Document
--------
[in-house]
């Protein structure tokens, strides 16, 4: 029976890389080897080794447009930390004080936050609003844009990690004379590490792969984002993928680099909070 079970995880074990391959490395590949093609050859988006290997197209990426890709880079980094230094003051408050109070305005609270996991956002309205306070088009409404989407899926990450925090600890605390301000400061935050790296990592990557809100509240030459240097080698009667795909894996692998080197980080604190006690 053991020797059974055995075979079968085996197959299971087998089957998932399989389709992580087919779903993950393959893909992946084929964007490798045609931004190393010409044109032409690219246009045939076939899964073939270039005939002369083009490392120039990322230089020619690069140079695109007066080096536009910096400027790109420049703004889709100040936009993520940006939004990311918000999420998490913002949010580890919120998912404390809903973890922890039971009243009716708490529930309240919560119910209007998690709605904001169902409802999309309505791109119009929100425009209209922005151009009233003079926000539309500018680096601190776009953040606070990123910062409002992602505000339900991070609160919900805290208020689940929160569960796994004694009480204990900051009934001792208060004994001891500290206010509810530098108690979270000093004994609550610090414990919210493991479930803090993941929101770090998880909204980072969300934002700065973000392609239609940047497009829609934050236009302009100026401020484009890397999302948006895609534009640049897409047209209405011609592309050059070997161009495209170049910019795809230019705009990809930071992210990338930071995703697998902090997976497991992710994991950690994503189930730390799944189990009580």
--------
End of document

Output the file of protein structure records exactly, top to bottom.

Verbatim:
[in-house]
């Protein structure tokens, strides 16, 4: 029976890389080897080794447009930390004080936050609003844009990690004379590490792969984002993928680099909070 079970995880074990391959490395590949093609050859988006290997197209990426890709880079980094230094003051408050109070305005609270996991956002309205306070088009409404989407899926990450925090600890605390301000400061935050790296990592990557809100509240030459240097080698009667795909894996692998080197980080604190006690 053991020797059974055995075979079968085996197959299971087998089957998932399989389709992580087919779903993950393959893909992946084929964007490798045609931004190393010409044109032409690219246009045939076939899964073939270039005939002369083009490392120039990322230089020619690069140079695109007066080096536009910096400027790109420049703004889709100040936009993520940006939004990311918000999420998490913002949010580890919120998912404390809903973890922890039971009243009716708490529930309240919560119910209007998690709605904001169902409802999309309505791109119009929100425009209209922005151009009233003079926000539309500018680096601190776009953040606070990123910062409002992602505000339900991070609160919900805290208020689940929160569960796994004694009480204990900051009934001792208060004994001891500290206010509810530098108690979270000093004994609550610090414990919210493991479930803090993941929101770090998880909204980072969300934002700065973000392609239609940047497009829609934050236009302009100026401020484009890397999302948006895609534009640049897409047209209405011609592309050059070997161009495209170049910019795809230019705009990809930071992210990338930071995703697998902090997976497991992710994991950690994503189930730390799944189990009580």